“The Close-in radar system is the second in a new generation of range instrumentation radars that deliver cost-effective, digital technologies and systems needed to meet the Army’s goal of modernizing test ranges in Alabama, Arizona, New Mexico and Maryland,” said Chris Marzilli, president of General Dynamics C4 Systems.
The Close-in radar system joins the Fly-out radar system, which was the first range instrumentation radar system ordered using the RRRP contract. The Close-in radar system will acquire information about the launch and early stages of flight for munitions and other low-flying objects. The Fly-out radar system, which has just completed the requirements phase of development, is capable of tracking up to 40 test objects over a range of 60 miles. The new mobile radar systems eliminate the cost and downtime associated with maintaining and moving decades-old, antiquated radar systems that are currently in place at Army test ranges.
A General Dynamics-led team was awarded the Range Radar Replacement Program in June 2012. The program replaces an aging fleet of radar systems currently operating at U.S. Army test ranges located at White Sands Test Center, N.M.; Yuma Test Center, Ariz.; Aberdeen Test Center, Md.; and Redstone Test Center, Ala.
The General Dynamics RRRP solution leverages XSTAR family of instrumentation radar developed by STAR Dynamics.
The General Dynamics team is led by General Dynamics C4 Systems, based in Scottsdale, Ariz., and includes STAR Dynamics of Hilliard, Ohio; Georgia Tech Research Institute of Atlanta; and EO Imaging of Melbourne, Fla. Work will be performed in Scottsdale, Ariz.; Kilgore, Longview and Richardson, Texas; State College, Pa.; Hilliard, Ohio; Reston, Va.; Fort Walton Beach and Melbourne, Fla.; and Atlanta.
More information about General Dynamics C4 Systems is available online at www.gdc4s.com.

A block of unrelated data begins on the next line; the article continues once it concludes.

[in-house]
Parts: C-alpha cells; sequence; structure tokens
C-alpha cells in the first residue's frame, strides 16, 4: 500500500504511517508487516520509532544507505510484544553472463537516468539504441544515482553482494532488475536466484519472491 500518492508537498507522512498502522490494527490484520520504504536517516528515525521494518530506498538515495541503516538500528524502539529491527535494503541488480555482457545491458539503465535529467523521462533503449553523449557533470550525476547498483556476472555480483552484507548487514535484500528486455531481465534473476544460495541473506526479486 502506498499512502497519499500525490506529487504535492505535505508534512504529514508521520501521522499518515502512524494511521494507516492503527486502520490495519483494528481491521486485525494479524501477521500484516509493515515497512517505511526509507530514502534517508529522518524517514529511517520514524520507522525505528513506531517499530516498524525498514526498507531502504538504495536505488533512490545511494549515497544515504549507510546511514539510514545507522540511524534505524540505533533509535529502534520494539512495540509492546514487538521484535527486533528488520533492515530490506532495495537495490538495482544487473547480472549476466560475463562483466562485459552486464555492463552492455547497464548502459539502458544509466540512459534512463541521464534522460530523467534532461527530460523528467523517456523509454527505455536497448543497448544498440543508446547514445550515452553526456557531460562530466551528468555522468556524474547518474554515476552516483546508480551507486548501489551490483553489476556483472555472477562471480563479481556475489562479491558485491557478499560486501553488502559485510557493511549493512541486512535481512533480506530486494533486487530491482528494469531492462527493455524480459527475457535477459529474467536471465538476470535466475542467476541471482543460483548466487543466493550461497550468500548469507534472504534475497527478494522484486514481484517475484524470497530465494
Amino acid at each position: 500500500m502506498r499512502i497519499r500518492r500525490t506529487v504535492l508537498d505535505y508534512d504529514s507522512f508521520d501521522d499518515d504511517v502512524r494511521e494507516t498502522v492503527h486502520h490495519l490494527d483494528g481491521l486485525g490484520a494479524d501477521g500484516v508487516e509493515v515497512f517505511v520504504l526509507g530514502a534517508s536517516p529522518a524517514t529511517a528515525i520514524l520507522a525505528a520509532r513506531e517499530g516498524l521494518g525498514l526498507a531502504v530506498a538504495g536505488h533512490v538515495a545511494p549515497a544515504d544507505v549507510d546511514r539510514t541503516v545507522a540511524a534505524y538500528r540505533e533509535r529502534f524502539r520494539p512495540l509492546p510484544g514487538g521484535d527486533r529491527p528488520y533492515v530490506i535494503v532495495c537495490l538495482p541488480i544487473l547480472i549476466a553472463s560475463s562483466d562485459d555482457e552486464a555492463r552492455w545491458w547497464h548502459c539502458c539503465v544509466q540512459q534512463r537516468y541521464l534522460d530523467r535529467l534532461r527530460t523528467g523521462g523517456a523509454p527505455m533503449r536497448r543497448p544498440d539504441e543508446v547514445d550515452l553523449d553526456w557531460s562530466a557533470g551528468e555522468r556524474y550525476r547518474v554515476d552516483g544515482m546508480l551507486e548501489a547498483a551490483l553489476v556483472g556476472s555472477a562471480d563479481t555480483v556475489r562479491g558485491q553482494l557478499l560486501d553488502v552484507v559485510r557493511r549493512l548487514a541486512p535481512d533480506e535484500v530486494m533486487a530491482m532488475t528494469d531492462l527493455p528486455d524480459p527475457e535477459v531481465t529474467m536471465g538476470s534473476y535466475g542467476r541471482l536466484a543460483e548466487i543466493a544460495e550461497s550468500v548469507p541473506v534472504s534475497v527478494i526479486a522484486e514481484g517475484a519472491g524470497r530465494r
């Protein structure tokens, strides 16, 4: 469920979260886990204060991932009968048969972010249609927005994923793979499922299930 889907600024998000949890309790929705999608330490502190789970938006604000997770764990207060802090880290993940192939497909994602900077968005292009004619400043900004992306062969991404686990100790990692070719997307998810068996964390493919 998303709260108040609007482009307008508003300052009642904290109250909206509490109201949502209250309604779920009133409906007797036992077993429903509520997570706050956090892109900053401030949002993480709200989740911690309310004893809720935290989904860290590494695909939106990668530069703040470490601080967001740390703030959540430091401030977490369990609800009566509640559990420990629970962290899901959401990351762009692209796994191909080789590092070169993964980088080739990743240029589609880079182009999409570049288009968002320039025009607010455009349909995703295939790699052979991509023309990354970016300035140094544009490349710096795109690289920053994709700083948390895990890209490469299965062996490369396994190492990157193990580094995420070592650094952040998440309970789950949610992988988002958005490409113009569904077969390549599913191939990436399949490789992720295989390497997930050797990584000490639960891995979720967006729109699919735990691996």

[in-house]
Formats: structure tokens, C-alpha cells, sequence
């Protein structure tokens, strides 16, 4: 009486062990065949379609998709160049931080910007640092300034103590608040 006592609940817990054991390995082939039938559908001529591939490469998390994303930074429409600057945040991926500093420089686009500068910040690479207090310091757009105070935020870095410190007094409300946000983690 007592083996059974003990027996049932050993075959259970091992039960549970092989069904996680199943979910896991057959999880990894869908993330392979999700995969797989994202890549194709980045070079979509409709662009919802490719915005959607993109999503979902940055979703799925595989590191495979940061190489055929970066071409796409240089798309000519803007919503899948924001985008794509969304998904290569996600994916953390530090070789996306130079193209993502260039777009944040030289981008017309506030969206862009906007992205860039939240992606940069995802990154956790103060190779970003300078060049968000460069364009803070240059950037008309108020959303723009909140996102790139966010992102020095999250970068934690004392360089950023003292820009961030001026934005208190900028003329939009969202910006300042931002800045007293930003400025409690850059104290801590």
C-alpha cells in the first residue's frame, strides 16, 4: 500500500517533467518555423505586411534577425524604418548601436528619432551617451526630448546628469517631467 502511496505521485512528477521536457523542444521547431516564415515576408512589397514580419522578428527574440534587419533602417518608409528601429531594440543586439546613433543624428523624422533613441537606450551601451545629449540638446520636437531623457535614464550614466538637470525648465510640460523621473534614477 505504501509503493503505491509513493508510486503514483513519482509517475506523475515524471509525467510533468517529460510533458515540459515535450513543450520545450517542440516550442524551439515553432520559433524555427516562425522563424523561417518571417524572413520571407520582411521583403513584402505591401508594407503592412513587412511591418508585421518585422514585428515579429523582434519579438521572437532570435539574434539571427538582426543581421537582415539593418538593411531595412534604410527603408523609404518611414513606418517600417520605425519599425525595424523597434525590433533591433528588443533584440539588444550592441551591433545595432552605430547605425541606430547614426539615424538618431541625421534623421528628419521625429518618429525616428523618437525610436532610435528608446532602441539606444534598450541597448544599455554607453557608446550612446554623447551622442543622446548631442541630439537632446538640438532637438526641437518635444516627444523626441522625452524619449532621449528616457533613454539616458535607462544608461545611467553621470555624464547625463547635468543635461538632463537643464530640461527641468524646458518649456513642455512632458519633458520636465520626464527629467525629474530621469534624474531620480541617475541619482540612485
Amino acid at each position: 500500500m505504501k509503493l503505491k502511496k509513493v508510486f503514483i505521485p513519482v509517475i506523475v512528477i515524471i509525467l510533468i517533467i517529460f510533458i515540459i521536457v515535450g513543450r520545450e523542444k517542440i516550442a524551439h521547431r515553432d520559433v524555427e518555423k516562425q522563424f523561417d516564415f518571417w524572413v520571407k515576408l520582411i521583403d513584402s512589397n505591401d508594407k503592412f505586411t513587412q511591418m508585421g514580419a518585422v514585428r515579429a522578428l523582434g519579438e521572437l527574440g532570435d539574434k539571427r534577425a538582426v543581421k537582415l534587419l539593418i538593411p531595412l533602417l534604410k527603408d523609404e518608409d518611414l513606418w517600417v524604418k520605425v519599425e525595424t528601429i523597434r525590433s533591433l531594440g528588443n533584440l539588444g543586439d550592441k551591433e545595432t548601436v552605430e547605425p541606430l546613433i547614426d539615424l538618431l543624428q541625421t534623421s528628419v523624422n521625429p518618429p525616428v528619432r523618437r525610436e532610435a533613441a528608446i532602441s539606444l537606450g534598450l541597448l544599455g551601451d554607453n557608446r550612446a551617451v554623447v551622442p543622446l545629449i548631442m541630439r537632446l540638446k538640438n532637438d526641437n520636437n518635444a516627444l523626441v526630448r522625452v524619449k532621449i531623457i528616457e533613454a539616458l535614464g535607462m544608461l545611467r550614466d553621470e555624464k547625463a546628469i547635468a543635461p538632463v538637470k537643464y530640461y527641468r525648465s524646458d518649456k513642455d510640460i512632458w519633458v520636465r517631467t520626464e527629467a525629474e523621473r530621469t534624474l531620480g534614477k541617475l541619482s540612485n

Information about General Dynamics is available online at www.generaldynamics.com.
Filed under: BAE Systems, Business Line, Companies, Department of Defense, development program, Events, General Dynamics, production program, Proposal, Services, U.S. Army
Late last month the U.S. Army released a draft Request for Proposals (RFP) for the vehicle to replace the M113 fully tracked, armored personnel carrier. The new Armored Multi-Purpose Vehicle (AMPV) will be used to provide supporting roles on the battlefield to the current M1/M2 forces and also work with the new Ground Combat Vehicle (GCV) as it enters service. The goal is to have the final RFP out later this year and award a single contractor a development contractor by the end of FY2014.
Of course this will have to wait on the available funds in the 2014 budget whihc has yet to be sent to the Hill by the Obama Administration.
The M113 entered service in the early 1960’s primarily as a lightly armored vehicle to move infantry around the battlefield in conjunction with the M48 and M60 tanks. It was designed to protect against small arms and artillery rather then direct anti-tank weapons. Troops would dismount to fight from the vehicle rather then fight while moving. The M113 was very similar to other armed forces systems like the British FV432 or the Soviet BTR50.
Since the M113 chassis was available it was heavily modified to conduct a series of support roles like ambulance, command vehicle, mortar carrier as well as carrying Anti-Tank Guided Missiles (ATGM) and even formed the basis for the M114 scout. The AMPV will not fulfill the infantry mission as the M2 and GCV are for that but is planned to do the supporting roles. The draft RFP calls for different versions including general support, mortar carrier, command vehicles and medical support vehicles. The Army plans to procure about 3,000 of the system.
The Army’s focus right now is on protection to counter the mine / Improvised Explosive Device (IED) threat which was most prevalent in Iraq and Afghanistan. The Mine Resistant Ambush Protected (MRAP) vehicles developed and deployed to counter them there were not tactical vehicles but provided safe ability to transport troops around the countries. The GCV and AMPV will be tactical vehicles and there armor requirements reflect this. The GCV will be tank like in weight to protect 9 troops and 3 crew. The AMPV will not be as heavy but still requires significant underbody protection. At the same time they must be protected against direct and indirect battlefield threats such as tank guns, ATGM and man portable anti-tank weapons.
These requirements will drive up costs and development times. To save money on the AMPV, like the GCV, the Army is now proposing only one winner where previously it had been hoped like the successful MRAP-ATV program more then one development contract could be awarded and a drive off occur. Both General Dynamics (GD), who make the current wheeled Stryker Interim Combat Vehicle, and BAE Systems, the M2 Bradley manufacturer, are expected to bid. Other companies could also bid as there are several systems already in production that could with some modifications meet the requirements.